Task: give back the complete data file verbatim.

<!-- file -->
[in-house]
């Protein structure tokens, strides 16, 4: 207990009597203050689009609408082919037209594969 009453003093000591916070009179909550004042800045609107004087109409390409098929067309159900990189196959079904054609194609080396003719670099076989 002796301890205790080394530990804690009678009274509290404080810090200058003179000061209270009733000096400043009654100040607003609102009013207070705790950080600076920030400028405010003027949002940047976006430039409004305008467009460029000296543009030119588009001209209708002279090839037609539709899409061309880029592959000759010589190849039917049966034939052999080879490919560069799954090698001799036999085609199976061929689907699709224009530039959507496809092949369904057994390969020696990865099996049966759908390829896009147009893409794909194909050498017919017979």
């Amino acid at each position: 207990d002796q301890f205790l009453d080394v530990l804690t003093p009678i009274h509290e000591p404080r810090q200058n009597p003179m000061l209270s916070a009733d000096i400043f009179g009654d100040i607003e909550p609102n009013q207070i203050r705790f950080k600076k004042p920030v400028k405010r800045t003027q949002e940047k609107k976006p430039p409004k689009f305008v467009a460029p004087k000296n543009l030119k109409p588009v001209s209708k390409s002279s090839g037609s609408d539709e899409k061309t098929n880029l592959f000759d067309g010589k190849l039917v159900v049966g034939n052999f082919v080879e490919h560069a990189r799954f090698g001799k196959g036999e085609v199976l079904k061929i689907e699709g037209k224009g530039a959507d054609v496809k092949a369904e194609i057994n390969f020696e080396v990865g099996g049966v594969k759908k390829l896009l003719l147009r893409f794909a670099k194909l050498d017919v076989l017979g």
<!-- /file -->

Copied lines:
[in-house]
């Protein structure tokens, strides 16, 4: 207990009597203050689009609408082919037209594969 009453003093000591916070009179909550004042800045609107004087109409390409098929067309159900990189196959079904054609194609080396003719670099076989 002796301890205790080394530990804690009678009274509290404080810090200058003179000061209270009733000096400043009654100040607003609102009013207070705790950080600076920030400028405010003027949002940047976006430039409004305008467009460029000296543009030119588009001209209708002279090839037609539709899409061309880029592959000759010589190849039917049966034939052999080879490919560069799954090698001799036999085609199976061929689907699709224009530039959507496809092949369904057994390969020696990865099996049966759908390829896009147009893409794909194909050498017919017979």
């Amino acid at each position: 207990d002796q301890f205790l009453d080394v530990l804690t003093p009678i009274h509290e000591p404080r810090q200058n009597p003179m000061l209270s916070a009733d000096i400043f009179g009654d100040i607003e909550p609102n009013q207070i203050r705790f950080k600076k004042p920030v400028k405010r800045t003027q949002e940047k609107k976006p430039p409004k689009f305008v467009a460029p004087k000296n543009l030119k109409p588009v001209s209708k390409s002279s090839g037609s609408d539709e899409k061309t098929n880029l592959f000759d067309g010589k190849l039917v159900v049966g034939n052999f082919v080879e490919h560069a990189r799954f090698g001799k196959g036999e085609v199976l079904k061929i689907e699709g037209k224009g530039a959507d054609v496809k092949a369904e194609i057994n390969f020696e080396v990865g099996g049966v594969k759908k390829l896009l003719l147009r893409f794909a670099k194909l050498d017919v076989l017979g």